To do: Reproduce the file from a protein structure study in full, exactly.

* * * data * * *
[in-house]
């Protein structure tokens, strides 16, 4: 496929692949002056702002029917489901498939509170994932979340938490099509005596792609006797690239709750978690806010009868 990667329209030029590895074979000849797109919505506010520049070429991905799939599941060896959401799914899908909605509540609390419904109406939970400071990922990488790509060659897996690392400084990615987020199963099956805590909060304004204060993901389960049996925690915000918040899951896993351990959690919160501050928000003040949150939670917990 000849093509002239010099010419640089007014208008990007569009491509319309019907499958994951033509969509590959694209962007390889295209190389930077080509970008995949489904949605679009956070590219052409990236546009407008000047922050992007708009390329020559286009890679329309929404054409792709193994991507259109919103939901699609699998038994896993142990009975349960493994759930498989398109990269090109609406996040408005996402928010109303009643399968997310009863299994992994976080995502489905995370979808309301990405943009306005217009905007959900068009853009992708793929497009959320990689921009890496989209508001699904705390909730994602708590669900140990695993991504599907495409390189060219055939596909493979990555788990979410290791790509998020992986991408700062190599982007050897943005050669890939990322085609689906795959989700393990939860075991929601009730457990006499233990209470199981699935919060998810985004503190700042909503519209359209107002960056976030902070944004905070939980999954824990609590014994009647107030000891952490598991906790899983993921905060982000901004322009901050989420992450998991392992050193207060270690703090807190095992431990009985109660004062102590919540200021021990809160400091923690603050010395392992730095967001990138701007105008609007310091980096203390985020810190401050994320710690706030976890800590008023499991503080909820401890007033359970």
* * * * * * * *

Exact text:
[in-house]
């Protein structure tokens, strides 16, 4: 496929692949002056702002029917489901498939509170994932979340938490099509005596792609006797690239709750978690806010009868 990667329209030029590895074979000849797109919505506010520049070429991905799939599941060896959401799914899908909605509540609390419904109406939970400071990922990488790509060659897996690392400084990615987020199963099956805590909060304004204060993901389960049996925690915000918040899951896993351990959690919160501050928000003040949150939670917990 000849093509002239010099010419640089007014208008990007569009491509319309019907499958994951033509969509590959694209962007390889295209190389930077080509970008995949489904949605679009956070590219052409990236546009407008000047922050992007708009390329020559286009890679329309929404054409792709193994991507259109919103939901699609699998038994896993142990009975349960493994759930498989398109990269090109609406996040408005996402928010109303009643399968997310009863299994992994976080995502489905995370979808309301990405943009306005217009905007959900068009853009992708793929497009959320990689921009890496989209508001699904705390909730994602708590669900140990695993991504599907495409390189060219055939596909493979990555788990979410290791790509998020992986991408700062190599982007050897943005050669890939990322085609689906795959989700393990939860075991929601009730457990006499233990209470199981699935919060998810985004503190700042909503519209359209107002960056976030902070944004905070939980999954824990609590014994009647107030000891952490598991906790899983993921905060982000901004322009901050989420992450998991392992050193207060270690703090807190095992431990009985109660004062102590919540200021021990809160400091923690603050010395392992730095967001990138701007105008609007310091980096203390985020810190401050994320710690706030976890800590008023499991503080909820401890007033359970």